“The Majority’s Waterloo On Ethics”? Taking Stock Of the PMA Lobbying Probe
Earlier this week, Keith Ashdown of the watchdog group Taxpayers for Common Sense, told The Hill that one troubled lobbying firm with ties to some Democratic lawmakers, “will become the majority’s Waterloo on ethics.” Ashdown added: “If they do not…

Source: Collins Strips Stim Bill Of Whistleblower Protections
Another great coup for the centrists! Sen. Susan Collins, the Maine GOP dealmaker who’s been in the limelight this week for helping to pass a watered down stimulus, has been talking a good game about the need to avoid wasting…






Stimulus Plan Passes Senate

Posted in Main Blog (All Posts) on February 14th, 2009 5:36 am by HL

Stimulus Plan Passes Senate
A sharply divided Congress approved President Obama’s $787.2 billion economic stimulus package late Friday night. The final vote in the Senate was 60 to 38.

The bill now heads to the president’s desk for his signature. Obama called the bill “a major milestone” in turning around the economy.

CQ Politics: “Dramatizing the razor-thin margin of the vote,” Sen. Sherrod Brown (D-OH) “flew into Andrews Air Force Base outside the nation’s capital from Mansfield, Ohio, on a government-chartered aircraft arranged by the White House, after aides said Brown determined there was no commercial air service that could bring him to Washington and back to Ohio Friday night. After voting, Brown flew back to his home state for the funeral Saturday morning.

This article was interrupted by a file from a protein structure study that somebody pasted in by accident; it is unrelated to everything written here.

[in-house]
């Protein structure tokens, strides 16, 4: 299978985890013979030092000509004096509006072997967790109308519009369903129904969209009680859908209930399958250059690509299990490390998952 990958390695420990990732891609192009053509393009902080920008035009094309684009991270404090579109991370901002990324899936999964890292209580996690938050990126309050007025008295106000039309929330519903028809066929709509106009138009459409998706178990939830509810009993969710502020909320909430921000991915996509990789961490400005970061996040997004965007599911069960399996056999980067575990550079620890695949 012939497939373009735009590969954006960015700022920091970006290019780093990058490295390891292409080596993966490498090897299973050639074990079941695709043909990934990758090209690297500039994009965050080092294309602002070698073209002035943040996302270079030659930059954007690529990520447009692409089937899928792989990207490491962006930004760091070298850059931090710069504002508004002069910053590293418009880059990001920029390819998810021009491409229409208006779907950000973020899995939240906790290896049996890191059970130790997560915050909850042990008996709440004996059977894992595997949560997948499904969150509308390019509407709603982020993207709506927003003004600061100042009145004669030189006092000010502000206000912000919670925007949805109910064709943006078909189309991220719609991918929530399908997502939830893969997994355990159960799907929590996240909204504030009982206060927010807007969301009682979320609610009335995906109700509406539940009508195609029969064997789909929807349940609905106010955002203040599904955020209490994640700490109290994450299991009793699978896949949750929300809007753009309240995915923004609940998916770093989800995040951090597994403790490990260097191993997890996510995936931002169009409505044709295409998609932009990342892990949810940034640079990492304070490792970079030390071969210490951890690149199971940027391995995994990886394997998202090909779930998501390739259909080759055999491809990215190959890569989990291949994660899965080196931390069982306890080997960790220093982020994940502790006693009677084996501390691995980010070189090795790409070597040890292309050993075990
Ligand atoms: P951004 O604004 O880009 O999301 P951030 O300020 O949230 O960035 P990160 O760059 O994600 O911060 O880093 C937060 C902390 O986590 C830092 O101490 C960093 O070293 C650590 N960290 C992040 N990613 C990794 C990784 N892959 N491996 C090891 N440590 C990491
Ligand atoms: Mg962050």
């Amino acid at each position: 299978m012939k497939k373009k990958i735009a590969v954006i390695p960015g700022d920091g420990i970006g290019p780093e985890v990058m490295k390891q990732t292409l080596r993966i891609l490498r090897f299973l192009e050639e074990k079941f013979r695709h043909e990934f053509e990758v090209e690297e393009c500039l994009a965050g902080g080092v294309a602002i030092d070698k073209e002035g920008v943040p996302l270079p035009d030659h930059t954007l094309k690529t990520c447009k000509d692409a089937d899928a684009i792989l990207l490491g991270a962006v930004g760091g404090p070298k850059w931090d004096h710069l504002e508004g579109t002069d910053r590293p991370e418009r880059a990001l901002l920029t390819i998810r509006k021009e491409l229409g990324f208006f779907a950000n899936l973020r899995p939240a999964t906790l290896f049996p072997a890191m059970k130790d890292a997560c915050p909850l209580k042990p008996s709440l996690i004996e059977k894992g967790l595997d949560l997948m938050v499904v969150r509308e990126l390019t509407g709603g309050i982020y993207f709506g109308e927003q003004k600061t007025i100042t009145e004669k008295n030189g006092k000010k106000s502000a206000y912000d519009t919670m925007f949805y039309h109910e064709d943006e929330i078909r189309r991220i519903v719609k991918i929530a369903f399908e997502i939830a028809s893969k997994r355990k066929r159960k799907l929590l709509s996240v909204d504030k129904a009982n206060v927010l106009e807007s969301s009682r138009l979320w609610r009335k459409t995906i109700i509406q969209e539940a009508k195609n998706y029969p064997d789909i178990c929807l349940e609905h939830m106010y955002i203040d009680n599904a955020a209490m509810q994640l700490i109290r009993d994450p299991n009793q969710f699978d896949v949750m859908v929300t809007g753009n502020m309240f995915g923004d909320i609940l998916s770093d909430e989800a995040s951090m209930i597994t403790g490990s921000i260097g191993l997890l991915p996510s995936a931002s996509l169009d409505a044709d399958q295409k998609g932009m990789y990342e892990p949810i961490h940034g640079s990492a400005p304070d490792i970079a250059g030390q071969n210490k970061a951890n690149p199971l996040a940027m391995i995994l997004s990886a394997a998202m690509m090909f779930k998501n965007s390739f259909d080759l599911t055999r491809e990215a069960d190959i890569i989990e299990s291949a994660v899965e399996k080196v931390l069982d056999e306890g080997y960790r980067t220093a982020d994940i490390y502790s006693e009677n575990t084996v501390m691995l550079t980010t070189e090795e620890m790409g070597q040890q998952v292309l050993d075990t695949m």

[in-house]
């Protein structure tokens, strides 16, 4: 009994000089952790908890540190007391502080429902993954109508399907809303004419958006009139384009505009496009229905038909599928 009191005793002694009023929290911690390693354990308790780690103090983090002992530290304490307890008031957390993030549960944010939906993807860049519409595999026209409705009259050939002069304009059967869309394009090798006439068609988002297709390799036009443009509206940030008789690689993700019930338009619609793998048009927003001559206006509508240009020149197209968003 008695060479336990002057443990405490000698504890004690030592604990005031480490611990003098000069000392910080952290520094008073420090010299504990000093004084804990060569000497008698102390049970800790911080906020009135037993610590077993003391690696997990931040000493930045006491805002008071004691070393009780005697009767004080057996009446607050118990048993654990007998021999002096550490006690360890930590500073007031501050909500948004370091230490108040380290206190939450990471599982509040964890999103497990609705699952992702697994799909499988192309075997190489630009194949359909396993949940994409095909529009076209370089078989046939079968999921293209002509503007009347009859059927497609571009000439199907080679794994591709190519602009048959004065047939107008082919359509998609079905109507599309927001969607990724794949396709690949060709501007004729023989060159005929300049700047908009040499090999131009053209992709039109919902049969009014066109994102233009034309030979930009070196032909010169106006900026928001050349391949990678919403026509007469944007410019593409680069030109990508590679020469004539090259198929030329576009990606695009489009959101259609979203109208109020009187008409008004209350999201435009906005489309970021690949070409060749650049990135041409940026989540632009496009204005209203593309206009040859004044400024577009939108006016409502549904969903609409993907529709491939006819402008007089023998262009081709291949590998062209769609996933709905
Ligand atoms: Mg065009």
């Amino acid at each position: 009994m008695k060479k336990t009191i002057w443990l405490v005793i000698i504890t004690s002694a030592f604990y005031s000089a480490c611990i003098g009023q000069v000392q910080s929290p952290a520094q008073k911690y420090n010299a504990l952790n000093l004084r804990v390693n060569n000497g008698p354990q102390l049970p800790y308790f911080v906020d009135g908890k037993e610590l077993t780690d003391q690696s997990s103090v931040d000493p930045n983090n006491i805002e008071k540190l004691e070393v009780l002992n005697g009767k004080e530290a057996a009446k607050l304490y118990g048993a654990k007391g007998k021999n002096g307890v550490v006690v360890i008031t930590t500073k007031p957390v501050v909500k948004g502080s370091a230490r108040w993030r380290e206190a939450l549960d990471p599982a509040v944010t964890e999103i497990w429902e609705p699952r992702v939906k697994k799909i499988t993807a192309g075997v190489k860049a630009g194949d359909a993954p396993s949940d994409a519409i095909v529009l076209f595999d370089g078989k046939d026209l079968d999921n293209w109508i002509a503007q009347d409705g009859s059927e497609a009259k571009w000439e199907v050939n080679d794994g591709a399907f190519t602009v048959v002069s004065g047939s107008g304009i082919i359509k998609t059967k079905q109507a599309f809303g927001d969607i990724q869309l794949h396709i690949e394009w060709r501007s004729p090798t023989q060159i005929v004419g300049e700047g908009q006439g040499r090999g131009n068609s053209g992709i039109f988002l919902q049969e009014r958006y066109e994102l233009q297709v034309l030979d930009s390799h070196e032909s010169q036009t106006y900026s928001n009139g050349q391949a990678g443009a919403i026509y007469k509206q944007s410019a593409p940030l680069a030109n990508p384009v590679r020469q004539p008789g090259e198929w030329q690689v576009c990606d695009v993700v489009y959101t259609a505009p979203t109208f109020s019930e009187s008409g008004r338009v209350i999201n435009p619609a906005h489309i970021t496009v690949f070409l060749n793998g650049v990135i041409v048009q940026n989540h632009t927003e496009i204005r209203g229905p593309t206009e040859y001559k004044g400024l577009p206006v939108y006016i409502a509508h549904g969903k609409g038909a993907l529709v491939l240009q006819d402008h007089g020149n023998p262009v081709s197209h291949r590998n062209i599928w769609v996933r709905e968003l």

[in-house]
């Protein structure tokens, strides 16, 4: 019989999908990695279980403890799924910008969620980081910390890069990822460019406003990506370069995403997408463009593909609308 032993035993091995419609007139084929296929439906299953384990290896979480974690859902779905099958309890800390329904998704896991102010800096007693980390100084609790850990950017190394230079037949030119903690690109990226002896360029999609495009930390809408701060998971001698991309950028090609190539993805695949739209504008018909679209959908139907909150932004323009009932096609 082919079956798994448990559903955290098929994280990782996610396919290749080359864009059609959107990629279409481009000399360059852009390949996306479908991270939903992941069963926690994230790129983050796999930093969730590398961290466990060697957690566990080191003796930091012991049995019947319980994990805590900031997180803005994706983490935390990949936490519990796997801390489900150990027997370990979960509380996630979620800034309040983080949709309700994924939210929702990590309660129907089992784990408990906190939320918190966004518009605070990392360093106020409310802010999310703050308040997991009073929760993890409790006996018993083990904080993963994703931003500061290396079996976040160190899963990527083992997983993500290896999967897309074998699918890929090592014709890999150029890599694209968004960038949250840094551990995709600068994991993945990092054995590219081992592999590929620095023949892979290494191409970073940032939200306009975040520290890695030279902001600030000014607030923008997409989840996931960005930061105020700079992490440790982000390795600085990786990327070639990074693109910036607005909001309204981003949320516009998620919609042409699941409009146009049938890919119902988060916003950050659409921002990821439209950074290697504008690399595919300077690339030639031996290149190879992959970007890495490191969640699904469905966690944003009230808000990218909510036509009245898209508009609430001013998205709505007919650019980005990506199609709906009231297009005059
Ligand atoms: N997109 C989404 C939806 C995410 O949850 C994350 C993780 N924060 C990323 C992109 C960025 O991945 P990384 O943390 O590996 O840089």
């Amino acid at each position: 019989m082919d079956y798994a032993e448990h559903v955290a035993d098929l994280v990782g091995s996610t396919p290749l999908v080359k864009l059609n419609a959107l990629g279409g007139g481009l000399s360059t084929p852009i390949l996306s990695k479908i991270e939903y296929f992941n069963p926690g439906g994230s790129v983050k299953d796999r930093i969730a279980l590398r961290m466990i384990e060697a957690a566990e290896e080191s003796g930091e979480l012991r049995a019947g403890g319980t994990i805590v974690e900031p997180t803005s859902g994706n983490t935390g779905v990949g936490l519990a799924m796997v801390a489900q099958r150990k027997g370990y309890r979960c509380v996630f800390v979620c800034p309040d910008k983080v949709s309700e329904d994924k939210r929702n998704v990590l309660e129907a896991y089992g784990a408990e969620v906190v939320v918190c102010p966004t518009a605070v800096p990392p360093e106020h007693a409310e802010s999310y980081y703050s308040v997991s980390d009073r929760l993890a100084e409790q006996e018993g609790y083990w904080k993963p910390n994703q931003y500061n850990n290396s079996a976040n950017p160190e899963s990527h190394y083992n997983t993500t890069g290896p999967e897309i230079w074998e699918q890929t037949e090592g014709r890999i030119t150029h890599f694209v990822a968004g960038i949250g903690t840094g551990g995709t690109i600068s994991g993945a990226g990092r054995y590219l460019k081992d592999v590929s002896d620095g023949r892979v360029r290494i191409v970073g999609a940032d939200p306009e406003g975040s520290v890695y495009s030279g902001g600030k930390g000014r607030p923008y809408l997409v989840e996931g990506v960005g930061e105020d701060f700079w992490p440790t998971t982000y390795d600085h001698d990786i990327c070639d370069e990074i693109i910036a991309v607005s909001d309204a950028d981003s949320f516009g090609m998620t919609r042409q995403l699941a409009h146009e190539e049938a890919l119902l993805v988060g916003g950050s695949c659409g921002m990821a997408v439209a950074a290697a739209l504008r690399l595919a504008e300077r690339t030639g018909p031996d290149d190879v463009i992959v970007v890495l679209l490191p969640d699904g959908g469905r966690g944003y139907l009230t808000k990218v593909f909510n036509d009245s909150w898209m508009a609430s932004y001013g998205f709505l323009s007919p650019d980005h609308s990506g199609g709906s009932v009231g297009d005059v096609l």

The New York Times has a good run down of what’s included in the final package.


A Valentine’s Day Challenge: Would You Not Get Married Until I Can Get Married?

Posted in Main Blog (All Posts) on February 14th, 2009 5:35 am by HL

A Valentine’s Day Challenge: Would You Not Get Married Until I Can Get Married?
Despite the discomfort the question is certain to engender, I think it’s time to ask it. Persistently and repeatedly.

Don’t Get Duped Like Obama: Here’re the Top 5 Myths About Coal
The coal industry has spent millions trying to fool the American public, Congress and the president. Here’s how to beat the hype.

Iraq From an Armored BMW: Where U.S. ‘Reconstruction’ Funds Are Really Going
Fallujah remains devastated, even as the U.S. military delivers shrink-wrapped bricks of $100 bills to the sheiks in charge.

Obama, Your Treasury Secretary’s Plan Stinks — Assume Responsibility and Take Care of It
One reason Obama won is that the public had more than its fill of a disconnected president. Let’s see him get his hands dirty and take care of this.


The Economists Who Missed the Housing Bubble Are Coming After Your Social Security